Mating season for coyotes is February and March, but only one pair within a pack, the alpha pair, will mate. Pups are usually born in April or May, the coyote research project reports. Litters can range greatly in size but most typically include four to seven pups.

While in the den, both the mother and father as well as other adults in the pack help care for the pups, according to Animal Diversity Web. The pups will stay in their dens for several weeks before they start traveling short distances with adults from their pack. Coyotes reach maturity by 1 year old. Males will leave the family pack when they are about 6 months to 9 months old, while female will often stay with the family group.

Coyotes and red foxes aren’t the only canids that mate for life. Gray wolves do as well, Treehugger reports. Wolves live in family groups, or packs, consisting of the male and female pair along with their offspring spanning multiple generations. In many packs, the older siblings help take care of the younger wolves.

Sandhill cranes

Two sandhill cranes standing in the water.

(Photo by Chad Merda)

Sandhill cranes choose a mate based on their courtship dancing displays in which they bow, leap, pump their heads and stretch their wings, according to the Cornell Lab of Ornithology. Once they choose a mate, they stay together for life, although they will choose a new mate in the event that one half of the pair dies.

Sandhill crane pairs build their nest together, and the pair care for their nest together, with the males typically keeping a watchful eye on the nest as the female incubates the eggs, according to the National Wildlife Federation. Females usually lay two eggs each nesting season, but only one usually survives long enough to fledge the nest.

The mated pairs stay together all year, and in the fall, they migrate south for the winter with flocks consisting of other family groups, Cornell Lab reports. The young cranes will leave their parents to leave on their own the spring after they are born, when they are about 9 months or 10 months old.


Barn owls

Two barn owls showing affection for each other.

(Photo via Shutterstock)

Typically, barn owls mate for life, although in some cases males are known to mate with more than one female, according to the Cornell Lab of Ornithology. Males work to attract a partner with mating flights called display flights. One mating flight used by barn owls is called the moth flight, and the male owls will hover in front of the female with his feet dangling. The males will also showcase potential nesting sites by flying in and out of them.

Once a barn owl couple has paired up, the male will begin to deliver the female prey he has hunted in preparation for her laying eggs. Barn owls nest in tree cavities, caves, burrows, crevices and human-made structures like barn lofts and nesting boxes. The female will make a crude nest from regurgitated pellets that she shreds with her talons, the Cornell Lab reports.

Barn owl chicks are cared for by their mother. The males bring food to the nest for the female and the owlets, but it’s the mother who feeds the young owls, according to the National Audubon Society. After a few weeks of caring for the babies, the female will resume hunting as well.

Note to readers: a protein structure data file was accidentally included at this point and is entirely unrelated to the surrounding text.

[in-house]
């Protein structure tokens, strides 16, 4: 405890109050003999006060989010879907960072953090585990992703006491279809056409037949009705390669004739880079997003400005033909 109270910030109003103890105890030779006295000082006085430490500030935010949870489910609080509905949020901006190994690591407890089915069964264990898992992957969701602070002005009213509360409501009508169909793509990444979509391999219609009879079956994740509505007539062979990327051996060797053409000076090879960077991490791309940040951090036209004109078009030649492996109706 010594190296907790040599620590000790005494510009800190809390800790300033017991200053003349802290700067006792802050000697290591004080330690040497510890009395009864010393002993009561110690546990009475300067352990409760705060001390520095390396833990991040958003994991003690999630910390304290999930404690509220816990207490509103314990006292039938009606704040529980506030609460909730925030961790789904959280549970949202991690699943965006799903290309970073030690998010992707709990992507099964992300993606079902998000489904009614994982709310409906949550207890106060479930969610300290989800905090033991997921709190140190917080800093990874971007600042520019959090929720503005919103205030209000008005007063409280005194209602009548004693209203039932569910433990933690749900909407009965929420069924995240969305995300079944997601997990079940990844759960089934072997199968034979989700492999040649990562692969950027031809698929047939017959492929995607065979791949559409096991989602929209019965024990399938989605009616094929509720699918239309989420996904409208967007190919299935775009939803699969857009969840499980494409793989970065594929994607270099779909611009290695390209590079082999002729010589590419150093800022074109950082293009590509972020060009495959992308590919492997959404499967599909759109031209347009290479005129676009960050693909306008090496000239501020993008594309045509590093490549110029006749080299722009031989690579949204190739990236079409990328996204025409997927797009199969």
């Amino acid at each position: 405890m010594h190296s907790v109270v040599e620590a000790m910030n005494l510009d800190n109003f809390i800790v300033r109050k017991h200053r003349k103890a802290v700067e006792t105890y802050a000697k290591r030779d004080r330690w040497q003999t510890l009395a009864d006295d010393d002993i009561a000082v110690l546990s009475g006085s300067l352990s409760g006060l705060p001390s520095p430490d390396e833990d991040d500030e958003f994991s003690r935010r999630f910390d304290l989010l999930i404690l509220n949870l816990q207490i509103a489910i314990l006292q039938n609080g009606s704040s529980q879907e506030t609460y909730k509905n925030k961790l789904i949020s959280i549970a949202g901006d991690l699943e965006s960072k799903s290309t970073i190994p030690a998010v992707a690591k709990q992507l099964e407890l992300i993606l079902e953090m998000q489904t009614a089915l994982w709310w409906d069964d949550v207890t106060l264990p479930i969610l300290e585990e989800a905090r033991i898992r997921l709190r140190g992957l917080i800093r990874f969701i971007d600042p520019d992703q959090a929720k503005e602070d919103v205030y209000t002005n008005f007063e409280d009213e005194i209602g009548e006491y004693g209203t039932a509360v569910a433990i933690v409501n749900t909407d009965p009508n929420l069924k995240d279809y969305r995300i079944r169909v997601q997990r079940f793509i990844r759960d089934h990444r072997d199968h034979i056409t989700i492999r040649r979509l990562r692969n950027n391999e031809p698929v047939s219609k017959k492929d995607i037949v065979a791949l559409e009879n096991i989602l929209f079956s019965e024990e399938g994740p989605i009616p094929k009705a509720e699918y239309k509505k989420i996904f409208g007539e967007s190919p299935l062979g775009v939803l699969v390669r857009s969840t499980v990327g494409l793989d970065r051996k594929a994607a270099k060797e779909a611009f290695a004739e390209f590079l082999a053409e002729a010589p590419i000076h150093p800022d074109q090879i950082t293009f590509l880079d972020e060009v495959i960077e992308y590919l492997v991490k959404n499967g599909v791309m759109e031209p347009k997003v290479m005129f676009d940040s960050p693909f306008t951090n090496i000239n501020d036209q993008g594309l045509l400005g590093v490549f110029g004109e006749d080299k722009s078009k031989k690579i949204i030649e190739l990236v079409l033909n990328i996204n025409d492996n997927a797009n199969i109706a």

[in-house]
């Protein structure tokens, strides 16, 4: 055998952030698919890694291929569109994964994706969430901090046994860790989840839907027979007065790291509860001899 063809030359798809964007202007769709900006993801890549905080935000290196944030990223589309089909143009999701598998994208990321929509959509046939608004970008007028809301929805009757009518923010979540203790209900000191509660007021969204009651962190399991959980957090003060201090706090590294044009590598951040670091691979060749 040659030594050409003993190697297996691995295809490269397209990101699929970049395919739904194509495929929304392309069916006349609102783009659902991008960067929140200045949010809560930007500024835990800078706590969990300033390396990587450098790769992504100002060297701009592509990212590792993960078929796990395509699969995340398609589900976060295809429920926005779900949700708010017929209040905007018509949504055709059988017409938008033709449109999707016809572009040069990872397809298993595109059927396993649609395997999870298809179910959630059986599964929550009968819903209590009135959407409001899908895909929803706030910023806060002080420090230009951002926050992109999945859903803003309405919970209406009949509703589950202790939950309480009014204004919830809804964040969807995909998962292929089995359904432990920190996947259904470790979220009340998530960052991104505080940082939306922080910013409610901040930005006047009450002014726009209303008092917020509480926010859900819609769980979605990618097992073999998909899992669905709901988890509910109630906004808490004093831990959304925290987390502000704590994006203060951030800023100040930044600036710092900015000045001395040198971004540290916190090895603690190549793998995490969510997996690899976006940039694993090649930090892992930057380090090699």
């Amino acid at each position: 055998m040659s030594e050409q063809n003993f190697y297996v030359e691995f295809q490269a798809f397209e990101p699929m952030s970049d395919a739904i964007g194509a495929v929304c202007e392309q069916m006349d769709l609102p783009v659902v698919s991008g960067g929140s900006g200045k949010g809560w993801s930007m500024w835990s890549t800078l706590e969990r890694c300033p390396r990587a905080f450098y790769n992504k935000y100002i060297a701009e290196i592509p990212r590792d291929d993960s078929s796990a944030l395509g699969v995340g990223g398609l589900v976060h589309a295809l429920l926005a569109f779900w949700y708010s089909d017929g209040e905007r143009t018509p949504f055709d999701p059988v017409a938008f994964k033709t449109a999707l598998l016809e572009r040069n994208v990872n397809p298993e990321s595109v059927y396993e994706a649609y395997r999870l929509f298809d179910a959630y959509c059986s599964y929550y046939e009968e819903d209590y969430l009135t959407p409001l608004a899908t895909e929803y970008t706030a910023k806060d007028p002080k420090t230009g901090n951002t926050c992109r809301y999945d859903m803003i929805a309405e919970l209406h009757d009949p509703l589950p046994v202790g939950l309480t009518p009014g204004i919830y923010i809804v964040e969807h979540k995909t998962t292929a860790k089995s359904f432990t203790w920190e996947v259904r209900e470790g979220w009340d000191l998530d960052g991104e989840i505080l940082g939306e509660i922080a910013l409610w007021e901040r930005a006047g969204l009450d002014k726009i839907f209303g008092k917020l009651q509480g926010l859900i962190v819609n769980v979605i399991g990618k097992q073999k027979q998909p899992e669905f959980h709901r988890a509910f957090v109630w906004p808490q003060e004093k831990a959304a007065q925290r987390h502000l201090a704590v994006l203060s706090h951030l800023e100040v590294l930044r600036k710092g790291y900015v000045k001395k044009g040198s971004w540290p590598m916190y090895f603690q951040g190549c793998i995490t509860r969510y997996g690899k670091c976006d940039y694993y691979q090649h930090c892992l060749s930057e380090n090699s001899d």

Bald eagles

Two bald eagles sitting in a nest.

(Photo by Chad Merda)

Bald eagles don’t mate until they are 4 or 5 years old, but once they select a mate they remain together for life, according to the National Eagle Center. Signs that an eagle has reached sexual maturity are their trademark all-white heads and tails.

When a male eagle has reached maturity, he will begin to look for a mate. Sometimes courtship is simple, like perching together with a female, preening or assisting in nest building. Sometimes, though, male eagles perform elaborate courtship flights or a high-speed chase to entice a female, according to Journey North.

Eagles build their nests several months before eggs are laid. They will reuse their nests year after year, but they do maintenance work to the nest each year before it’s time for the female to lay eggs, the eagle center reports. Both males and females bring material to the nest, but the female is mainly responsible for constructing it.

Among many monogamous bird species, only the female incubates the eggs. With eagles, both the male and female share these duties, although the female generally spends more time on the nest, according to the eagle center. Once the eaglets are born, the female spends the most time caring for and feeding them, although the males also spend a lot of time around the nest.



Two swans swimming in water.

(Photo by Glenn P. Knoblock)

Three swan species populate our waterways — mute swans, trumpeter swans and tundra swans — and all three species most typically form long-lasting pairs. Trumpeter swans and tundra swans are monogamous and mate for life, but our most well-known swans, mute swans, are not strictly monogamous, according to Animal Diversity Web. While many swans do form long-term partnerships, some mute swans will have multiple mates or will leave one partner for another.

Among all three swan species, females and males share in the incubation duties, although the females will spend more time on their nests, according to Animal Diversity Web reports. The baby swans, called cygnets, are cared for by both their parents. Both the mother and father will bring food to the cygnets, and both will keep a watchful eye and chase off predators.

Prairie voles

Monogamy in even the simplest sense is rare among mammals, but prairie voles, a type of rodent, take it to another level entirely. The relationship between a pair of prairie voles raising offspring is most similar to how we commonly view human partners raising children. Monogamous prairie voles share spaces and help groom each other, share the responsibility in taking care of their babies and support each other, according to Treehugger.

Before mating, male prairie voles show no preference for any particular female and actually can’t even distinguish between females, National Geographic reports. After reproducing, however, the males show a strong preference for only their mate and can recognize them by the appearance, scent and possibly even behaviors.

Female voles expect their male partners to help in rearing their young, and if they don’t the female will physically pull the male by the neck back to their shared home, Smithsonian Magazine reports. And when one half of a mated pair of prairie voles dies, its surviving partner grieves its loss.

(Lead image via Shutterstock)